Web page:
Have you heard about the new kid on the block?
It’s the bully that never goes away.
He doesn’t go home for dinner and a long night’s sleep to give his weary target a reprieve.
Nope, instead he follows his victim home, sits beside them on the couch at night and rides next to them when they are safely in the car with their parents.
He even walks the dog with them.
He is always a notification away, a ding here, an alert there….he is impossible to escape or ignore.
He is the cyber bully.
I have stood in front of a classroom first thing in the morning and seen the aftermath of an evening at home that was punctuated by social networking interactions.
Gone is the room full of kids who have spent an evening with their families and taken a break from each other. In their place, you see a room full of kids that have been in communication since the minute they left the day before.
There have been text messaging groups that included some kids but not others.
There have been pictures that weren’t “liked” enough and posted comments that stung.
There have been hundreds of exchanges that have left their mark.
Growing up was hard enough in the pre-internet era, but kids today have way more to worry about. Like posts and pictures and play-by-plays that will live online, forever.
Talk about scary.
Bullying has always happened. Tears were always shed. Kids got beat up on the playground and teased on the bus. Notes were passed about them in the back of a crowded classroom.
We’ve all been there. And it’s awful.
Some have been there more often and suffered more lasting consequences. Research shows that to the victims of bullies, anxiety and depression often become their most steadfast and constant playground companions.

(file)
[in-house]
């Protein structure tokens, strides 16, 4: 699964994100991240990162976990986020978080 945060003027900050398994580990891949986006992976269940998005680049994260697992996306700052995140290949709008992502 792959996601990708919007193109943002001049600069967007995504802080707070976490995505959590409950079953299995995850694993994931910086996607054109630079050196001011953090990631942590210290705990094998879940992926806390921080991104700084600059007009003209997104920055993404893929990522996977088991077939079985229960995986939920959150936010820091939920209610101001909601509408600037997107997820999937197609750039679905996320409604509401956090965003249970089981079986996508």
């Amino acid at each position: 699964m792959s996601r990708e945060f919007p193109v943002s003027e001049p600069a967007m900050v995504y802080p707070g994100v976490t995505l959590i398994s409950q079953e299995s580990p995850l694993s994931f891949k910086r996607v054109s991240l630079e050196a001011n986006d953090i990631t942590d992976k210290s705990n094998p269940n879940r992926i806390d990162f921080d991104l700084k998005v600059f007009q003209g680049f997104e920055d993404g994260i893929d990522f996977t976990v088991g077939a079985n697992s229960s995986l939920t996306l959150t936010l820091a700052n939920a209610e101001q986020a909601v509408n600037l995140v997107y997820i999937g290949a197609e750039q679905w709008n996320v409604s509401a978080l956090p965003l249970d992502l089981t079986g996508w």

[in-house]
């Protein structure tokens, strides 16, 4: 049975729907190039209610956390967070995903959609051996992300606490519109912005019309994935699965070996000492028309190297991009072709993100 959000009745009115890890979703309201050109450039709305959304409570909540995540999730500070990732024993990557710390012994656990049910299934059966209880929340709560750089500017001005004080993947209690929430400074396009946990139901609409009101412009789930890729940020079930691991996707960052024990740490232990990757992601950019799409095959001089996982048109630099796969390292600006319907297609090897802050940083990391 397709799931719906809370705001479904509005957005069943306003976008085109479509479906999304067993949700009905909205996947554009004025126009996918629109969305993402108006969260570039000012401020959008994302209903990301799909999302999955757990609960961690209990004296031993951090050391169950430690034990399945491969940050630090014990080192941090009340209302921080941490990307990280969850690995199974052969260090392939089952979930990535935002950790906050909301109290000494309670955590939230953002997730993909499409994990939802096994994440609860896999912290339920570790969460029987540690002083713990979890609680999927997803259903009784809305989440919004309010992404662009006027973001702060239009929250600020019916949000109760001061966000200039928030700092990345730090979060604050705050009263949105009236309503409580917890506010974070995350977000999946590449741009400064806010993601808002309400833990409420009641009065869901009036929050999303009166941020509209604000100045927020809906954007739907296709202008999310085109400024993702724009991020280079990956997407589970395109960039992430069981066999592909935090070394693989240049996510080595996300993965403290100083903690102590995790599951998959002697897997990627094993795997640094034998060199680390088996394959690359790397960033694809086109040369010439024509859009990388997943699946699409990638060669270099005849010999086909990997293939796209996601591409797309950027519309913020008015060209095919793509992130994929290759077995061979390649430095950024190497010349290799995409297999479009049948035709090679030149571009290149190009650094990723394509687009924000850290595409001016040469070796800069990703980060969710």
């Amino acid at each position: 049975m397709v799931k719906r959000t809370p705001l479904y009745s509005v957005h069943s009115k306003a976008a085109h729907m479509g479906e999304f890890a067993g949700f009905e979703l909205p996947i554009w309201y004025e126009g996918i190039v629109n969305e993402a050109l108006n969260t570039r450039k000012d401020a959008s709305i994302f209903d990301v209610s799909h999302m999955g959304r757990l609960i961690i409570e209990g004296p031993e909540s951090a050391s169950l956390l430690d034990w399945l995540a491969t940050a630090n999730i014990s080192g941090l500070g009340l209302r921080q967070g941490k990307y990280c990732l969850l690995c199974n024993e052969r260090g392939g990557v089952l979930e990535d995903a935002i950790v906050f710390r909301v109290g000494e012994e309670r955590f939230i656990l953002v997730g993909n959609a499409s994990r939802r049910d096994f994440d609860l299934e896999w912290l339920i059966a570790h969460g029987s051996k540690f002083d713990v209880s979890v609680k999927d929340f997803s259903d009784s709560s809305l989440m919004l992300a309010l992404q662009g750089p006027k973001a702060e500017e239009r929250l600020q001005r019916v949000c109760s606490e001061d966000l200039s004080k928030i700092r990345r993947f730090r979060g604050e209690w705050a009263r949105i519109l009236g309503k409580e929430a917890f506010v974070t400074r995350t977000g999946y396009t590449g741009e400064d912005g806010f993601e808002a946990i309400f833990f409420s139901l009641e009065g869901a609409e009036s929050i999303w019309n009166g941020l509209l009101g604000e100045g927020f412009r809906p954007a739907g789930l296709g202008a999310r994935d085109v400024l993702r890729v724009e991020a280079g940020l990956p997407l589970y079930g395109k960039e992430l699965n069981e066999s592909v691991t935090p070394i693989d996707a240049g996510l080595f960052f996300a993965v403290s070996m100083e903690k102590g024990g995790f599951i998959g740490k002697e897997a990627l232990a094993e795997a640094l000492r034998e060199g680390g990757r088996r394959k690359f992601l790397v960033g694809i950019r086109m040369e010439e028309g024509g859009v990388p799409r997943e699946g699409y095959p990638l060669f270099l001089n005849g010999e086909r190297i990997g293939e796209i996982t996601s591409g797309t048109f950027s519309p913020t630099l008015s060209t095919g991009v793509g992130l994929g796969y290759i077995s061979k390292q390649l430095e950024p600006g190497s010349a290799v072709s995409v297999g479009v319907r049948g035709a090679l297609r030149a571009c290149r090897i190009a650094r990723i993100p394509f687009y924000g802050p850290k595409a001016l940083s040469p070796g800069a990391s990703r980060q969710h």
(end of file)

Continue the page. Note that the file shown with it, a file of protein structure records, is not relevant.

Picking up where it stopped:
As a parent, it is vitally important to do what you can to take action. We all have to. Those are our children out there and they need our help. They need our protection and our guidance.
No one wants their child to be bullied.
And no one wants their child to be the bully. There are simple but critical things you can start doing today to prevent bullying from happening.
But the statistics are startling.
Robbie Richards works at Rawhide Boys Ranch, a non-profit organization helping at-risk youth in Wisconsin and has compiled a comprehensive tool to share everything you need to know about cyberbullying.
So, what do you need to know?
That it happens to the majority of kids, that they are scared of telling their parents, and that most have stood by while cyberbullying occurred.
Meaning, if your kid is old enough, chances are they’ve watched someone bully someone else.
And let them.
That means it’s time for a talk. Even if you don’t think it’s a problem, it’s Anti-Bullying Awareness Week. So take a minute, and talk about bullying.
To raise awareness, share with the #BAW2015. Infographic courtesy of rawhide.org.